Center for Immigration Services October 29, 2013 by Jessica Vaughan
A key talking point for proponents of amnesty for illegal aliens is that the Obama administration has made historic improvements to border security and immigration enforcement, leading to “record” numbers of deportations that surpass the performance of earlier administrations. In December 2012, John Morton, then-director of U.S. Immigration and Customs Enforcement (ICE), announced that his agency had removed nearly 410,000 illegal aliens that year. Major news outlets, pro-amnesty lawmakers, and other Obama administration allies heralded this apparent milestone as evidence that the border and illegal immigration were now under control.
- The number of deportations resulting from interior enforcement by ICE declined by 19 percent from 2011 to 2012, and is on track to decline another 22 percent in 2013.
- In 2012, the year the Obama administration claimed to break enforcement records, more than one-half of removals attributed to ICE were the result of Border Patrol arrests that would never have been counted as a removal in prior years. In 2008, under the Bush administration, only one-third of removals were from Border Patrol arrests.
- Total deportations in 2011, the latest year for which complete numbers are available, numbered 715,495 – the lowest level since 1973. The highest number of deportations on record was in 2000, under the Clinton administration, when 1,864,343 aliens were deported.
- When claiming record levels of enforcement, the Obama administration appears to count only removals, which are just one form of deportation, and only a partial measure of enforcement. Beginning in 2011, a shift of some of the routine Border Patrol case load to ICE enabled the administration to count an artificially high number of removals.
- Homeland Security Investigations (HSI), the division of ICE that is responsible for work site enforcement, combating transnational gangs, overstay enforcement, anti-smuggling and trafficking activity, and busting document and identity theft rings, now contributes very little to immigration enforcement. In 2013 HSI has produced only four percent of ICE deportations, making just a few thousand arrests per year throughout the entire country.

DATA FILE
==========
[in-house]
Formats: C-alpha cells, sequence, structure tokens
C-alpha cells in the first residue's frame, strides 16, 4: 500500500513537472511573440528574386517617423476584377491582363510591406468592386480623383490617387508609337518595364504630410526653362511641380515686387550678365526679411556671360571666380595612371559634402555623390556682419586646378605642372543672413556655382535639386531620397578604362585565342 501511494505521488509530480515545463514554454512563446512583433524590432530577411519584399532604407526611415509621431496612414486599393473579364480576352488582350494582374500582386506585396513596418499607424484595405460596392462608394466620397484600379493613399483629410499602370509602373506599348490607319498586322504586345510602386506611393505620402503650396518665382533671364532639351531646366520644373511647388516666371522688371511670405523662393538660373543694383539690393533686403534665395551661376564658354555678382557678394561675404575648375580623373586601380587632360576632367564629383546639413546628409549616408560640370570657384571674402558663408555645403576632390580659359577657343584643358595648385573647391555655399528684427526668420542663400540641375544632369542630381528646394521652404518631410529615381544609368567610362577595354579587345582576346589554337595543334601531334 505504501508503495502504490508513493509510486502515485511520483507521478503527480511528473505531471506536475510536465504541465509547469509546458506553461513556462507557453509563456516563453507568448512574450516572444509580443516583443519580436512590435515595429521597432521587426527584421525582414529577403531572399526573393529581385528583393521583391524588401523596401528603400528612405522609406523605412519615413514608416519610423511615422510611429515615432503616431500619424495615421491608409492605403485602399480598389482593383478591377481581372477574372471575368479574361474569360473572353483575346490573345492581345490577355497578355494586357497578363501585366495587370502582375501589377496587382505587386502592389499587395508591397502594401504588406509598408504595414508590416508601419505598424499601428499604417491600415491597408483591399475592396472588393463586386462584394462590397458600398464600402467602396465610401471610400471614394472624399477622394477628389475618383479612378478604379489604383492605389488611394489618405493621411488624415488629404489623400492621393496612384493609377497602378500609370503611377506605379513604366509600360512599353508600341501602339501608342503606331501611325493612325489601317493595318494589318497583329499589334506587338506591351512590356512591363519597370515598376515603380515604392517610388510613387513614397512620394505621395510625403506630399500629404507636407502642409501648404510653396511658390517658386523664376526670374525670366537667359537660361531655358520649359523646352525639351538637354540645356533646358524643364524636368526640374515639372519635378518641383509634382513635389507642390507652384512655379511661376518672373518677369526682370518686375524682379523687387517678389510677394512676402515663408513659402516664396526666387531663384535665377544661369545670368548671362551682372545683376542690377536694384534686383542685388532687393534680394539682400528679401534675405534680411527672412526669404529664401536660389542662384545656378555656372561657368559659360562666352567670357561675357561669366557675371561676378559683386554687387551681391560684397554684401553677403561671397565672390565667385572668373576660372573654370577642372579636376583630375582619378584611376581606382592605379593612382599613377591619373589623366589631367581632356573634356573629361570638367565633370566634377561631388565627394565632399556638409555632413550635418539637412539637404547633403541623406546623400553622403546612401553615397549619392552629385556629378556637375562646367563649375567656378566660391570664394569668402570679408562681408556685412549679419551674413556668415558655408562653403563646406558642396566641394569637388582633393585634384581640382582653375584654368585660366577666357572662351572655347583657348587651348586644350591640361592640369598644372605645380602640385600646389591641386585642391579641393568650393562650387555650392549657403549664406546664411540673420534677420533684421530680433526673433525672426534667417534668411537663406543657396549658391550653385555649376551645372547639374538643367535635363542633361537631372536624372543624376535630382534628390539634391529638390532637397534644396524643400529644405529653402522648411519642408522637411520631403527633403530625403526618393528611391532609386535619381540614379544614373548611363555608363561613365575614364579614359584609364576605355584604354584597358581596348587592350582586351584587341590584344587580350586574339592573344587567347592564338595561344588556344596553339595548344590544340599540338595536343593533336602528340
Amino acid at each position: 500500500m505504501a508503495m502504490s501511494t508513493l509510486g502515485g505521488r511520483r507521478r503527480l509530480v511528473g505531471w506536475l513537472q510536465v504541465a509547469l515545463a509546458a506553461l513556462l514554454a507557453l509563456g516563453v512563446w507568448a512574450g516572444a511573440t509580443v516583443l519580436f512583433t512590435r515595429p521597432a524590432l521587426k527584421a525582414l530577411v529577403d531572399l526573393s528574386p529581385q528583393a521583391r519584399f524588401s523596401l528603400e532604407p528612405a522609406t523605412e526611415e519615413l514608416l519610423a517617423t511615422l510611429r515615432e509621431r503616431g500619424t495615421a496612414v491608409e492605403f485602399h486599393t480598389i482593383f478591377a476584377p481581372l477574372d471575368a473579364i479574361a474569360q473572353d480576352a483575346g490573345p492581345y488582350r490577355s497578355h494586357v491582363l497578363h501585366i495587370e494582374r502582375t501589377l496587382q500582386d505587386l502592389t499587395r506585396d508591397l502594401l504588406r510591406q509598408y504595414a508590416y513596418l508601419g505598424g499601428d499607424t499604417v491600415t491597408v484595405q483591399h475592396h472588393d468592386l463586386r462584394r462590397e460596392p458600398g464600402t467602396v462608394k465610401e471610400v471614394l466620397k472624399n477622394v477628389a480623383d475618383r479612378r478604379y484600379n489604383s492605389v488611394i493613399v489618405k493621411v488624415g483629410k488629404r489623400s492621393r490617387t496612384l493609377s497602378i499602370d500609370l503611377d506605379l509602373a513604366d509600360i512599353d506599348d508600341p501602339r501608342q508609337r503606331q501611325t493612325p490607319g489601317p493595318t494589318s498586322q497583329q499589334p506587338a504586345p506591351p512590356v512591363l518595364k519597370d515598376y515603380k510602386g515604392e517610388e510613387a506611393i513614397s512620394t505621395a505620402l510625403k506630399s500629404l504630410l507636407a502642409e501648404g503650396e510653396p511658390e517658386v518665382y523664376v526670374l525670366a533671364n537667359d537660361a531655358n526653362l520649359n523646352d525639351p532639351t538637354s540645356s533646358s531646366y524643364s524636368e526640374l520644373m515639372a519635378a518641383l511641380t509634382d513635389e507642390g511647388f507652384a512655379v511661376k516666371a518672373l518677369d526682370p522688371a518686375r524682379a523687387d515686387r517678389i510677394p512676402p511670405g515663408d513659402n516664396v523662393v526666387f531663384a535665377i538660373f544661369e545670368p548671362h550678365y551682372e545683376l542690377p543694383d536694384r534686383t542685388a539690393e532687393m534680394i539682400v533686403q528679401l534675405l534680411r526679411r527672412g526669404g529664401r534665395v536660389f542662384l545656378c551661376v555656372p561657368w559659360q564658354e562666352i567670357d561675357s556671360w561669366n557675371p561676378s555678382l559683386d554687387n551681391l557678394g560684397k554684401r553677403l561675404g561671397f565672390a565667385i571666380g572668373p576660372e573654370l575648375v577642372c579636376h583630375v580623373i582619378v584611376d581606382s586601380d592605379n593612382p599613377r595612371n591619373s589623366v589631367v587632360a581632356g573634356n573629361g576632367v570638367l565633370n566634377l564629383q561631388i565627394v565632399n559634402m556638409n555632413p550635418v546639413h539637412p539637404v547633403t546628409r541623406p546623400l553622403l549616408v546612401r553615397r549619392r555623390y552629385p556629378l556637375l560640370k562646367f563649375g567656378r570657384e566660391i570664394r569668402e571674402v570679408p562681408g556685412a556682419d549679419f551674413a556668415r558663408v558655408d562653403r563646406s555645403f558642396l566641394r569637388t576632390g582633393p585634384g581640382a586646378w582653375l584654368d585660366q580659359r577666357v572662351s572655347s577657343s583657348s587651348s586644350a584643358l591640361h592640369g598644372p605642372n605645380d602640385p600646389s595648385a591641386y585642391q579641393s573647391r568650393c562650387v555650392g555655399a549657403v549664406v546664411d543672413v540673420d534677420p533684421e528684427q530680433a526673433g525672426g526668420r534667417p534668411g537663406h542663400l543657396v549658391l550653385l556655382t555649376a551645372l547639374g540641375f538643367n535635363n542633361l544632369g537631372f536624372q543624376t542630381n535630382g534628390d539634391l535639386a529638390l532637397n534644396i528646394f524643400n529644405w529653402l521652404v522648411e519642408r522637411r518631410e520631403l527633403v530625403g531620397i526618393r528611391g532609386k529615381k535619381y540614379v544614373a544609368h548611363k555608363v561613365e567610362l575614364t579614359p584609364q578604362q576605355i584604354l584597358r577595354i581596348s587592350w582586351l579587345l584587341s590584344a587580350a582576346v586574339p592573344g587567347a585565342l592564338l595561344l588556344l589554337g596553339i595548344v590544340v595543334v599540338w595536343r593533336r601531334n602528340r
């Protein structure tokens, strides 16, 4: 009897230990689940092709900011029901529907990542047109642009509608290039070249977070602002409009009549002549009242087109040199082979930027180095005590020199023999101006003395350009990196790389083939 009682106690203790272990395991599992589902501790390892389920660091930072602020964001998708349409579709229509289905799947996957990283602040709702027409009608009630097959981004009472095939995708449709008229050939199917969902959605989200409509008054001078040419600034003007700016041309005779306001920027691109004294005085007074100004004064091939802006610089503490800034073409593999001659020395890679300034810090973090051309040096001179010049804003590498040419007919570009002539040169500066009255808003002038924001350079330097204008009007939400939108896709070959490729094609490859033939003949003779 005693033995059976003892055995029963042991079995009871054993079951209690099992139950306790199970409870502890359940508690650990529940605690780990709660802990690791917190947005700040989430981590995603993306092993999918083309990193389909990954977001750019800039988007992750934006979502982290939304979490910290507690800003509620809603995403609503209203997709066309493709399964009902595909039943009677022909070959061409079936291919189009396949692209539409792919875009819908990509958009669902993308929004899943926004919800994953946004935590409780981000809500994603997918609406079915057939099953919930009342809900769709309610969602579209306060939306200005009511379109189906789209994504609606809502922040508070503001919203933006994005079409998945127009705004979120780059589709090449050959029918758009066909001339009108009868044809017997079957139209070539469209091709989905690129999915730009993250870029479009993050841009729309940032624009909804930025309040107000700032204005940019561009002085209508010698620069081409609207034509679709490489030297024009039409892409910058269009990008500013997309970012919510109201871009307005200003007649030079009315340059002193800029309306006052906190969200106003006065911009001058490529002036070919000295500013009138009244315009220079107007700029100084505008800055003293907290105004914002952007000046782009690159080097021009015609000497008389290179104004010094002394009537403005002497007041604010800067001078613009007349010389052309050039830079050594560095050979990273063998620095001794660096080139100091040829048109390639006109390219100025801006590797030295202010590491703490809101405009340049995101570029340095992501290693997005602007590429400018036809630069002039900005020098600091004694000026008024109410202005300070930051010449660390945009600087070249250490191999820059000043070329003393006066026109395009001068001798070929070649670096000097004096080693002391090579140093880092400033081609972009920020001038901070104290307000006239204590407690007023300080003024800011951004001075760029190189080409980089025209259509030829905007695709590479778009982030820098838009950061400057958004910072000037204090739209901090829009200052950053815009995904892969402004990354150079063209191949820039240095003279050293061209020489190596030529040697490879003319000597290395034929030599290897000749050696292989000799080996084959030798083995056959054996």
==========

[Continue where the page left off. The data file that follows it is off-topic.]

- ICE is doing less enforcement with more resources. Despite reporting more encounters in 2013 than 2012, ICE agents pursued deportation of 20 percent fewer aliens this year than last.
- Enforcement activity declined in every ICE field office from 2011 to 2013, with the biggest declines in the Atlanta, Salt Lake City, Washington DC/Virginia, and Houston field offices.
- Criminal alien arrests declined by 11 percent from 2012 to 2013, despite the completion of the Secure Communities program, which generates more referrals of arrested aliens than ever before. ICE agents took a pass on hundreds of thousands of aliens who were arrested by local authorities in those years.
- ICE is carrying a case load of 1.8 million aliens who are either in removal proceedings or have already been ordered removed. Less than two percent are in detention, which is the only proven way to ensure departure.
- As of the end of July 2013 there were 872,000 aliens – nearly half of ICE’s total docket – who had been ordered removed but who had not left the country.